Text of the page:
This aggressive posture marked a substantial change in Pakistan's strategic thought. In a thoughtful 2002 paper, scholar George Perkovich cast light on Gen. Musharraf's reappraisal of the Pakistani military strategy on India. Lieutenant-General Moinuddin Haider, who served as Interior Minister under President Musharraf, told Dr. Perkovich that he argued that the long-term costs of continuing to back jihadists would be higher than the potential losses from taking them on. “I was the sole voice initially,” Gen. Haider recalled, “saying ‘Mr. President, your economic plan will not work, people will not invest, if you don't get rid of extremists'.”

Gen. Haider gathered allies — among them the former intelligence chief, Lieutenant-General Javed Ashraf Qazi. “We must not be afraid,” General Qazi said in the wake of the 2001-2002 India-Pakistan military crisis, “of admitting that the Jaish was involved in the deaths of thousands of innocent Kashmiris, bombing the Indian Parliament, [the journalist] Daniel Pearl's murder and even attempts on President Musharraf's life.”

Gen. Musharraf listened: in the wake of the 2001-2002 military crisis with India, which imposed crippling costs on Pakistan's economy, he presided over a steady scaling back of support for the jihad in Jammu and Kashmir, and gradually cut back the backing for terrorist attacks elsewhere in India.

From Major-General Najam's article, we have some sense of how these new policies were seen by his commanders. “Pakistan's complete turnaround from its earlier policy,” Gen. Najam wrote in the 2008 issue of theGreen Book, the army's premier internal platform for doctrinal and geo-strategic debate, “brought the state into a direct clash with a sizeable segment of its society, particularly those religious zealots who had gained considerable clout and power through exploitation of religious sentiments. Also sympathetic to these religious extremists were those deprived elements of society who for long had been denied economic and educational opportunities”.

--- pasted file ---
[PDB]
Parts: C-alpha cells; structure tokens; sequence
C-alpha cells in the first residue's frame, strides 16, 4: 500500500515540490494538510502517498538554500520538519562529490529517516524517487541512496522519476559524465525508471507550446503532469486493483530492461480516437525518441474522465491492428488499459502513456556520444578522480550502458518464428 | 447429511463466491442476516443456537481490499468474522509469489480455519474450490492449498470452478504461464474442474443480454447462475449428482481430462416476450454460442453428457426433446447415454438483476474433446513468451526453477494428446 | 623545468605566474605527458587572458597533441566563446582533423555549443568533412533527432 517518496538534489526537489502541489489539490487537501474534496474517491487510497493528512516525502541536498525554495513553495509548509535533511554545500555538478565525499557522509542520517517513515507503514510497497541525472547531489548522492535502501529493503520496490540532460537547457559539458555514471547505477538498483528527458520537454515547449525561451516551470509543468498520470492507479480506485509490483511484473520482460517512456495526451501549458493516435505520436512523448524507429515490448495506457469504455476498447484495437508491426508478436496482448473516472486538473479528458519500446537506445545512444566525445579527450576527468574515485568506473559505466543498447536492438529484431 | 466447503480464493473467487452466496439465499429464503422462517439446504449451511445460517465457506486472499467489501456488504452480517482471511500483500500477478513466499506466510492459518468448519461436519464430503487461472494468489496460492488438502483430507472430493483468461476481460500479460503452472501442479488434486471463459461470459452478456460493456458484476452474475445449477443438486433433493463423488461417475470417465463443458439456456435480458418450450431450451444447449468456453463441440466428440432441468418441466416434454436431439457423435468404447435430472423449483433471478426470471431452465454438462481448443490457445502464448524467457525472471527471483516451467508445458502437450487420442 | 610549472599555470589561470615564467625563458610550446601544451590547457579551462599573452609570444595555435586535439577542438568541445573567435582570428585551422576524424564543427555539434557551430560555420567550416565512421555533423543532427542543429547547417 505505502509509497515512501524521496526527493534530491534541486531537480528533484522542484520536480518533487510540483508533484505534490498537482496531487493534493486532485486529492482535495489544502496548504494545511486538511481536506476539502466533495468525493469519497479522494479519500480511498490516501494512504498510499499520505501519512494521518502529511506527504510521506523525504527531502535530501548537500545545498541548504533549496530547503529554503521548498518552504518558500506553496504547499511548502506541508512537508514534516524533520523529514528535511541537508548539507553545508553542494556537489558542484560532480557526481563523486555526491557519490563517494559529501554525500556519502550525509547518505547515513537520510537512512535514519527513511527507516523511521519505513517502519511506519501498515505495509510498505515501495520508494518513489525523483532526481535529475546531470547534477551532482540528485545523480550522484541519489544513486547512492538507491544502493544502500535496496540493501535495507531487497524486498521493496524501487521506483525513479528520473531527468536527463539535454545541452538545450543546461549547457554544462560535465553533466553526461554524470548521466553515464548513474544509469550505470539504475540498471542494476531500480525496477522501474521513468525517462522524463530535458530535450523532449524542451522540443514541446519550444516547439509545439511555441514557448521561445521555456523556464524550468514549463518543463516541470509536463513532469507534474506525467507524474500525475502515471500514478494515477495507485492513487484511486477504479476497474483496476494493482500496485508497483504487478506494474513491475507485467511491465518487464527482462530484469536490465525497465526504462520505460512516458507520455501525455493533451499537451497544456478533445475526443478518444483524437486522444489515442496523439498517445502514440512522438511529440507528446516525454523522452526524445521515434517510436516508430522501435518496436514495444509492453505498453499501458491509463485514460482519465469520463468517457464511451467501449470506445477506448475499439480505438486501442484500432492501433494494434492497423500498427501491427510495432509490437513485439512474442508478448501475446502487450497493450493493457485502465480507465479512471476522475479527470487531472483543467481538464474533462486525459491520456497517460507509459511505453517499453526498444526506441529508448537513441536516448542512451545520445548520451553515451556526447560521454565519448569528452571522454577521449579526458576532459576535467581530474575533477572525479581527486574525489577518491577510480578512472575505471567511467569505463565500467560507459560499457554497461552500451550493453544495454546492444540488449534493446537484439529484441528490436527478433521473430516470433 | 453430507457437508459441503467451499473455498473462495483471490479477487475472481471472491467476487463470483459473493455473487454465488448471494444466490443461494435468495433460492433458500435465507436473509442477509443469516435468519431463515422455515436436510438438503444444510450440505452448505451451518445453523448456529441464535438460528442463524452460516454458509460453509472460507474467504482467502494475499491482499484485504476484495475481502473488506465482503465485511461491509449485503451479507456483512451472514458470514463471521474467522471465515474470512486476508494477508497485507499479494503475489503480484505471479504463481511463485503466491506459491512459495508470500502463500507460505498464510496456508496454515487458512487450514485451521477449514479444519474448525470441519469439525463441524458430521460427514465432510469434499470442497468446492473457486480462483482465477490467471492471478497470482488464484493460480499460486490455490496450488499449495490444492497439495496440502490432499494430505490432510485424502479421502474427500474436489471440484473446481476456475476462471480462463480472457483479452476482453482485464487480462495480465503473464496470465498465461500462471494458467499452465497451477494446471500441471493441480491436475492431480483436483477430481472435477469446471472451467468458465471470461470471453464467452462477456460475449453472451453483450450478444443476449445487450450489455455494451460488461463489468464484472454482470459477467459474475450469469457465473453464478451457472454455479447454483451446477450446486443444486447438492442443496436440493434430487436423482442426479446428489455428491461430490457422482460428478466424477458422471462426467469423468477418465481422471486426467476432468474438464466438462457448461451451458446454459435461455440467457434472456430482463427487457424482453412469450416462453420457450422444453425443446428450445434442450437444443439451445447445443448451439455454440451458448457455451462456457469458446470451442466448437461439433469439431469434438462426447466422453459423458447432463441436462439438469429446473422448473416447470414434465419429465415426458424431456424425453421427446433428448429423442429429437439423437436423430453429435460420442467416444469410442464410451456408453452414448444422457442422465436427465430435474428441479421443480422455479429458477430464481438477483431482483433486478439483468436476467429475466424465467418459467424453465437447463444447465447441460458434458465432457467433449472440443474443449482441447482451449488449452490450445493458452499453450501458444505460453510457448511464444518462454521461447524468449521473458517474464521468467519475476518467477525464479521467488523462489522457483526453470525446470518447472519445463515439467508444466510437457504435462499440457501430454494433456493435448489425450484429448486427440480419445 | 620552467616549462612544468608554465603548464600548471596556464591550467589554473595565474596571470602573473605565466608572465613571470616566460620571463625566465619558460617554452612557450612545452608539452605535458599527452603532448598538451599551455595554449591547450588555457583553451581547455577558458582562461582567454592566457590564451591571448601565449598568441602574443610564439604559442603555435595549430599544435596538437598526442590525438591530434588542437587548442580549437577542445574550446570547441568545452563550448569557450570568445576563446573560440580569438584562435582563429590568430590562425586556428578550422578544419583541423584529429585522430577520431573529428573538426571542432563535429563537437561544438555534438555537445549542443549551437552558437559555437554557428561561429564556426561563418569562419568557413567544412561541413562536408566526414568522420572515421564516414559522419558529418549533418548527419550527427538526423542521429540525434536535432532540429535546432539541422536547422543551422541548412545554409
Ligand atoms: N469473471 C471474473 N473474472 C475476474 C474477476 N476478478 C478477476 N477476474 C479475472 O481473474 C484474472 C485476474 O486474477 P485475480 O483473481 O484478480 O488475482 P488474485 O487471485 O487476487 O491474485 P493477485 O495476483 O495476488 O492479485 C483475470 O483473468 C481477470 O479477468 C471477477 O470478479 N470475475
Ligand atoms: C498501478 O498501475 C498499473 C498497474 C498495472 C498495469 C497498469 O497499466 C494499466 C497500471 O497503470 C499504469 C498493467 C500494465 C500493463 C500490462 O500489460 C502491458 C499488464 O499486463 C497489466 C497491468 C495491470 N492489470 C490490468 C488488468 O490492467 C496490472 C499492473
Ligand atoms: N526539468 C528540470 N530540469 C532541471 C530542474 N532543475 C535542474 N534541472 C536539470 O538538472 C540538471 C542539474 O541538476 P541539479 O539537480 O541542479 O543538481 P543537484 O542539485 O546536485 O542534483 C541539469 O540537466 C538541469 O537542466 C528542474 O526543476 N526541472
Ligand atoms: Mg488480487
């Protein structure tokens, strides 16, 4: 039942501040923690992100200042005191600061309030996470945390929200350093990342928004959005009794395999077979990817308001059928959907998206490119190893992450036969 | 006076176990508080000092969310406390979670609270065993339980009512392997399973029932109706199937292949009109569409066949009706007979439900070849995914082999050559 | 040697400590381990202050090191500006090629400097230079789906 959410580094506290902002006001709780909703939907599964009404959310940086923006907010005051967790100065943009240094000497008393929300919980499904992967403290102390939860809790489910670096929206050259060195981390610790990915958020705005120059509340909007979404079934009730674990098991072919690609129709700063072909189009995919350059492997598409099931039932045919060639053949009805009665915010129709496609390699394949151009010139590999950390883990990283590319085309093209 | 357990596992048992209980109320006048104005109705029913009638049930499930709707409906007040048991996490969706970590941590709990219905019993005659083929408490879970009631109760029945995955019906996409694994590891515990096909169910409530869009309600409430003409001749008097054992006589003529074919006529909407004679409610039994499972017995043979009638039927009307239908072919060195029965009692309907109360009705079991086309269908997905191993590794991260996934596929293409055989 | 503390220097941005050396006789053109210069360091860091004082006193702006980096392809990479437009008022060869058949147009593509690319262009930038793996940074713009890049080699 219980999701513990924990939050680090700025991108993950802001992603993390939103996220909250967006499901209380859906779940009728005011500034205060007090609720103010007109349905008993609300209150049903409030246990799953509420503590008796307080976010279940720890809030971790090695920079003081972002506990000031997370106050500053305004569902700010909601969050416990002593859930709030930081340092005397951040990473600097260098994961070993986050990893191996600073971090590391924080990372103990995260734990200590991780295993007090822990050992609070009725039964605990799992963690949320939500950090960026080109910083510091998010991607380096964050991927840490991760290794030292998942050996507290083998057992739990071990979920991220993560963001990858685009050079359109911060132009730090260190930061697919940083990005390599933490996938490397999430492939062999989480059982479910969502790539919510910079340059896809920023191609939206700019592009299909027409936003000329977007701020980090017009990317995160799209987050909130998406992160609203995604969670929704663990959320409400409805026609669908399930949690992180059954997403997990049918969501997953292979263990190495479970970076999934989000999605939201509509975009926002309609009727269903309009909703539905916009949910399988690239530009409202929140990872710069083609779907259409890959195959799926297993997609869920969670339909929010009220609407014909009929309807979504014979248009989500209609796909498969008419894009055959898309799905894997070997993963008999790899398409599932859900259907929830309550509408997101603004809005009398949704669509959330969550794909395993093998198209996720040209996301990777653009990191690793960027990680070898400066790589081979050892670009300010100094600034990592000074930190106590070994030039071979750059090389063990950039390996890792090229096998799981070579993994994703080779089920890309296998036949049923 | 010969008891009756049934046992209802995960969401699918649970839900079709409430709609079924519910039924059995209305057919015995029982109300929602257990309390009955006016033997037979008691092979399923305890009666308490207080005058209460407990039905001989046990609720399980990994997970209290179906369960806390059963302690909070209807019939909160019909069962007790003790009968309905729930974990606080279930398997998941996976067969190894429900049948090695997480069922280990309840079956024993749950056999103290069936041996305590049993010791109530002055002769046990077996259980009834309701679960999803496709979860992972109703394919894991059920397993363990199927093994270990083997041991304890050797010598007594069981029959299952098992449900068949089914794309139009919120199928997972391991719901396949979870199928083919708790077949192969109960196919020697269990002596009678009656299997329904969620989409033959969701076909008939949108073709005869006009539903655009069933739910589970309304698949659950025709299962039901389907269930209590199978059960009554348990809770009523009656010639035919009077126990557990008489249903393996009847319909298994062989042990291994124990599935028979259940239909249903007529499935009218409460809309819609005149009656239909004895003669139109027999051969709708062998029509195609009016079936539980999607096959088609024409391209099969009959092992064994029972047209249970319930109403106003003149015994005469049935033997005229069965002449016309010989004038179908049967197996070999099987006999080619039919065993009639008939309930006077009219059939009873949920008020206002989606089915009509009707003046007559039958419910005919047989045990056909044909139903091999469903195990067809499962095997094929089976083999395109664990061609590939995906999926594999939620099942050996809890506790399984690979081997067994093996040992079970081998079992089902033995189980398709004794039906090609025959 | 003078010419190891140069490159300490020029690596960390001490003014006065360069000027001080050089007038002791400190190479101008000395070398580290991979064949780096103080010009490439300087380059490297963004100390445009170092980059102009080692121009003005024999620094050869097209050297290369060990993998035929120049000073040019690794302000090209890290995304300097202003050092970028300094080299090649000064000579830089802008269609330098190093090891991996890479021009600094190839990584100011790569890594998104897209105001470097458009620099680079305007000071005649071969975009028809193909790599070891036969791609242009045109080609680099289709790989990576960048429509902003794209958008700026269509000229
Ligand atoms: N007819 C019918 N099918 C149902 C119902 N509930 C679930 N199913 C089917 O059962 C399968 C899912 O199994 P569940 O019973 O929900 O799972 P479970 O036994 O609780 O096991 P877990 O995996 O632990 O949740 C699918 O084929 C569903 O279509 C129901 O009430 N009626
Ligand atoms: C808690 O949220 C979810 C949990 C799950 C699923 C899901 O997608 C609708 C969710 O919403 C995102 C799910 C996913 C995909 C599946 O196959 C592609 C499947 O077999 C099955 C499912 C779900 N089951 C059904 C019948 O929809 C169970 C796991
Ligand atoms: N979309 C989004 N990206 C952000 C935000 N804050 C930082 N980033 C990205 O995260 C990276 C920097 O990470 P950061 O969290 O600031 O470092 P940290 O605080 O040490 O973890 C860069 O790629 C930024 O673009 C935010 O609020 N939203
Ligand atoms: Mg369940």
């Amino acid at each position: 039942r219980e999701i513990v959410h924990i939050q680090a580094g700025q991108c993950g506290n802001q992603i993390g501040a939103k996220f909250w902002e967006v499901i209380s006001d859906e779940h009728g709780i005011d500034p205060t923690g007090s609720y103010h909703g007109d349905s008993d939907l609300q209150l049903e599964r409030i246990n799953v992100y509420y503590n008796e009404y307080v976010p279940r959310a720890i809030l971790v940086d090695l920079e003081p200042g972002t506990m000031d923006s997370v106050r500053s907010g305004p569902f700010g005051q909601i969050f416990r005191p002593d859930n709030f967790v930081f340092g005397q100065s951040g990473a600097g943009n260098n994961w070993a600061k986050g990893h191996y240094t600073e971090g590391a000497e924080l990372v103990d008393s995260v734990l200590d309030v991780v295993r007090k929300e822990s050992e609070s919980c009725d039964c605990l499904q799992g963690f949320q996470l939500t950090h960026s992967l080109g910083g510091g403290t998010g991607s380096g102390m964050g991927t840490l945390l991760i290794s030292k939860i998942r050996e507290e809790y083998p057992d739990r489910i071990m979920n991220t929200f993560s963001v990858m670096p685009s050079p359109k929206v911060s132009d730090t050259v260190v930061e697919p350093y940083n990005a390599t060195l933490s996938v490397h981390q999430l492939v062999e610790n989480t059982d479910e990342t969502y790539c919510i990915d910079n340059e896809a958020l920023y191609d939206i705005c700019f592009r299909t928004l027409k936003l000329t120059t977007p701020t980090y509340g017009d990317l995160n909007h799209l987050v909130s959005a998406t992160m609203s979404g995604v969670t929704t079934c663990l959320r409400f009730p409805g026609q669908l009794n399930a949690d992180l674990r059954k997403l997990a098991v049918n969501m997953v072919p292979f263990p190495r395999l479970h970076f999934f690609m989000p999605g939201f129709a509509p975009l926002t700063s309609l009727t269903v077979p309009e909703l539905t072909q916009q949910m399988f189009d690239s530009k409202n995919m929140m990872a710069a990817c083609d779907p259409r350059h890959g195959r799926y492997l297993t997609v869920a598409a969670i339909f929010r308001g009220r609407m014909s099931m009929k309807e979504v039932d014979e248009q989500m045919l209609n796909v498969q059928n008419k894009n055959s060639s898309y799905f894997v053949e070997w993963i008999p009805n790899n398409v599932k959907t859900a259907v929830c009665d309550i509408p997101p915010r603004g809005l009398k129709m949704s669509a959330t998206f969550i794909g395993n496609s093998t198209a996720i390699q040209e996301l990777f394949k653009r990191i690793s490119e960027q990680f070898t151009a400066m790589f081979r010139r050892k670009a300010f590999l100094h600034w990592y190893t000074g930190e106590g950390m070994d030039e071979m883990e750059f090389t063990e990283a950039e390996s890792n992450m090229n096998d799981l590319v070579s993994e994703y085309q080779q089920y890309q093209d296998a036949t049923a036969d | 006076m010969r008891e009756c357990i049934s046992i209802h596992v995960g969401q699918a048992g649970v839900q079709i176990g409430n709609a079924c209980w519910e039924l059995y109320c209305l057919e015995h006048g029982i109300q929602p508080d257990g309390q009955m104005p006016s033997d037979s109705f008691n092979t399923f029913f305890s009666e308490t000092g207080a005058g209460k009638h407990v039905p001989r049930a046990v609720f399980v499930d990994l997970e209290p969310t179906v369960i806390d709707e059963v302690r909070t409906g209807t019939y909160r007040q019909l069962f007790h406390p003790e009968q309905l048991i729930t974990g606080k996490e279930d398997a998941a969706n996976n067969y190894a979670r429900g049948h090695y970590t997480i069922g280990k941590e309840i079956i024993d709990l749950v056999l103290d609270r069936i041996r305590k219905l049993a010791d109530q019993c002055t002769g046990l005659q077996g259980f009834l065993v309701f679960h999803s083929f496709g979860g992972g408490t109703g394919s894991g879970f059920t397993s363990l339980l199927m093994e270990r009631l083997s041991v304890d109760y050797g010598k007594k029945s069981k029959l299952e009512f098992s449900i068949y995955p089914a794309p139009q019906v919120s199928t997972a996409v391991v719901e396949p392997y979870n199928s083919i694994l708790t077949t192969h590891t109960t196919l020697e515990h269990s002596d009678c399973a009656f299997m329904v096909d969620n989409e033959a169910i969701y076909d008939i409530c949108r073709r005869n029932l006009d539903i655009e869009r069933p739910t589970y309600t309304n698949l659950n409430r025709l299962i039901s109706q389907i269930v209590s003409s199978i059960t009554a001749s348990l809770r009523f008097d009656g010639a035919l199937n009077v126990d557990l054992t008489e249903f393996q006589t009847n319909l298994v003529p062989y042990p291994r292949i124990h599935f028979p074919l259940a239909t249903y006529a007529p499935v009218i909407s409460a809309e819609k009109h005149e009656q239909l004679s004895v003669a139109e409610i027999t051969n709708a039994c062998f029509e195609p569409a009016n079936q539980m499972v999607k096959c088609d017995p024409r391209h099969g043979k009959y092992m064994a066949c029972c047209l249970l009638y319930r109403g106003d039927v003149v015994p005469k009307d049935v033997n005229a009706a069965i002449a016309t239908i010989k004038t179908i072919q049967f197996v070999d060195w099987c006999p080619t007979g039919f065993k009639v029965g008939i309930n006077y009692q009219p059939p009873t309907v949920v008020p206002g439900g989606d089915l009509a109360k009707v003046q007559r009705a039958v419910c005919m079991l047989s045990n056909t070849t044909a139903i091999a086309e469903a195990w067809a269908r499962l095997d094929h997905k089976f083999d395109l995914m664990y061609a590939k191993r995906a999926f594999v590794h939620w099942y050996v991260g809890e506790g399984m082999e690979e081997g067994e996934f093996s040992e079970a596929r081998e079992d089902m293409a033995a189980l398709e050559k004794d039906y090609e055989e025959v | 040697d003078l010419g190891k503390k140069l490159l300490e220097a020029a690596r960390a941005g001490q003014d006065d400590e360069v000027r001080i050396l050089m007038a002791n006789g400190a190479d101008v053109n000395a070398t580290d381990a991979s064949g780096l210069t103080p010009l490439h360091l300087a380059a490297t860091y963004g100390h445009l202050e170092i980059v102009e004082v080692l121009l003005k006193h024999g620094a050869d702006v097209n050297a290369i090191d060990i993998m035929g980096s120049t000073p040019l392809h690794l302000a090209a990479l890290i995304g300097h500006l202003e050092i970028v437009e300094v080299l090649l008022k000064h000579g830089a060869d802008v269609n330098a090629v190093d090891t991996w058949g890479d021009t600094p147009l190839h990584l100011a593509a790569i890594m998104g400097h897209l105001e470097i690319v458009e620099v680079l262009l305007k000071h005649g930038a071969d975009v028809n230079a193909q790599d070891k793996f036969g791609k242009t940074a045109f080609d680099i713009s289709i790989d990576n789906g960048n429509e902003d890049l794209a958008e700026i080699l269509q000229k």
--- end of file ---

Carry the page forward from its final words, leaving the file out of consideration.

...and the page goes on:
Looking back, 26/11 was General Kayani's Kargil — an audacious attempt to rebuild legitimacy with the religious right-wing and consolidate his position within Pakistan's armed forces, all by advertising his commitment to their core anti-India concerns. Kargil, though, backfired — and so did 26/11. Like Gen. Musharraf, Gen. Kayani found the Pakistan armed forces' covert support to the jihadists exposed in public — and the country under pressure.

For two years, Gen. Kayani was able to weather the 26/11 storm: the U.S. was willing to go easy on Pakistan, in return for its cooperation, however fitful, in the war against the jihadists in Afghanistan. The problem, Gen. Najam pointed out, was that a “sizeable segment of Pakistani society, rightly or wrongly, perceives Pakistan as serving [the] U.S. interest at the cost of [its] own people.” “Pakistan today,” he concluded, “finds itself in an ironic position: the more it provides support to GWOT [the Global War on Terror], the greater [the] reaction [that] develops in its society.”

In evermore desperate efforts to manage that reaction, Gen. Kayani sought deals with the jihadists acting against the Pakistani state; backed anti-U.S. jihadists in Afghanistan in an effort to secure leverage against those targeting his forces; and deepened his relationship with the anti-India groups like the Lashkar and the Jaish-e-Muhammad in an effort to befriend Islamists.

Like most trapeze acts, this one proved impossible to sustain. Following the May 2 raid that claimed Osama bin Laden's life, ISI chief Shuja Pasha angrily told Pakistani legislators: “At every difficult moment in our history, the United States has let us down. This fear that we can't live without the United States is wrong.”

Pakistan can, however, only live with so many enemies at once — and that is precisely the strategy opportunity Indian policymakers are seeking to benefit from.

Home Minister P. Chidambaram warned Pakistan in the months after 26/11 “not to play any more games.” “If they carry out any more attacks on India,” he said, “they will not only be defeated, but we will also retaliate with the force of a sledgehammer.” The truth is that the blows will have terrible costs for India also — costs that no sensible policymaker believes should be used to compel Pakistan to deliver justice on 26/11. The worst case scenario before the Prime Minister is that his peace gamble, like those before it, fails: but that would leave India exactly where it was the day before Ms Khar and Mr. Krishna met in the Maldives.

Pakistan's peace cheque is post-dated, and issued on a bank in dubious health — but with else nothing in hand, New Delhi has little to lose by accepting the promise that is being held out.